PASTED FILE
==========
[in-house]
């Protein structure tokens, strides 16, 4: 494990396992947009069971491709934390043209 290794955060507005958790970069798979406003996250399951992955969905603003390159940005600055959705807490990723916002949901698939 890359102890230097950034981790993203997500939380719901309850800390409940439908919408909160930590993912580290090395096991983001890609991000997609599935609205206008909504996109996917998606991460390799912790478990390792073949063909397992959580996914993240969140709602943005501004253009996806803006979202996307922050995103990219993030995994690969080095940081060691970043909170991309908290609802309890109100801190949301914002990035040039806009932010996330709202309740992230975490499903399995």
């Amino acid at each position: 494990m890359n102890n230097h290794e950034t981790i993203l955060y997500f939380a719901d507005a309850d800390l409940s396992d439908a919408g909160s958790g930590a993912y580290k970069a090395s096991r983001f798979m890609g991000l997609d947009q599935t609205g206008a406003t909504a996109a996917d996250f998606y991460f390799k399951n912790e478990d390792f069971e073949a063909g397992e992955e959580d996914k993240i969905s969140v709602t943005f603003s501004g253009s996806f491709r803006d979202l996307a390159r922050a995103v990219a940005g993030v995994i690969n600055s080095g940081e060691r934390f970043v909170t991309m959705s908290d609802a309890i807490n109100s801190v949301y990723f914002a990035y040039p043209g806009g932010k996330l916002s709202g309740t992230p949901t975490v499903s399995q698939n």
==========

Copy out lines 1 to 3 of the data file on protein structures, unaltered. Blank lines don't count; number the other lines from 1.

[in-house]
């Protein structure tokens, strides 16, 4: 494990396992947009069971491709934390043209 290794955060507005958790970069798979406003996250399951992955969905603003390159940005600055959705807490990723916002949901698939 890359102890230097950034981790993203997500939380719901309850800390409940439908919408909160930590993912580290090395096991983001890609991000997609599935609205206008909504996109996917998606991460390799912790478990390792073949063909397992959580996914993240969140709602943005501004253009996806803006979202996307922050995103990219993030995994690969080095940081060691970043909170991309908290609802309890109100801190949301914002990035040039806009932010996330709202309740992230975490499903399995």
């Amino acid at each position: 494990m890359n102890n230097h290794e950034t981790i993203l955060y997500f939380a719901d507005a309850d800390l409940s396992d439908a919408g909160s958790g930590a993912y580290k970069a090395s096991r983001f798979m890609g991000l997609d947009q599935t609205g206008a406003t909504a996109a996917d996250f998606y991460f390799k399951n912790e478990d390792f069971e073949a063909g397992e992955e959580d996914k993240i969905s969140v709602t943005f603003s501004g253009s996806f491709r803006d979202l996307a390159r922050a995103v990219a940005g993030v995994i690969n600055s080095g940081e060691r934390f970043v909170t991309m959705s908290d609802a309890i807490n109100s801190v949301y990723f914002a990035y040039p043209g806009g932010k996330l916002s709202g309740t992230p949901t975490v499903s399995q698939n």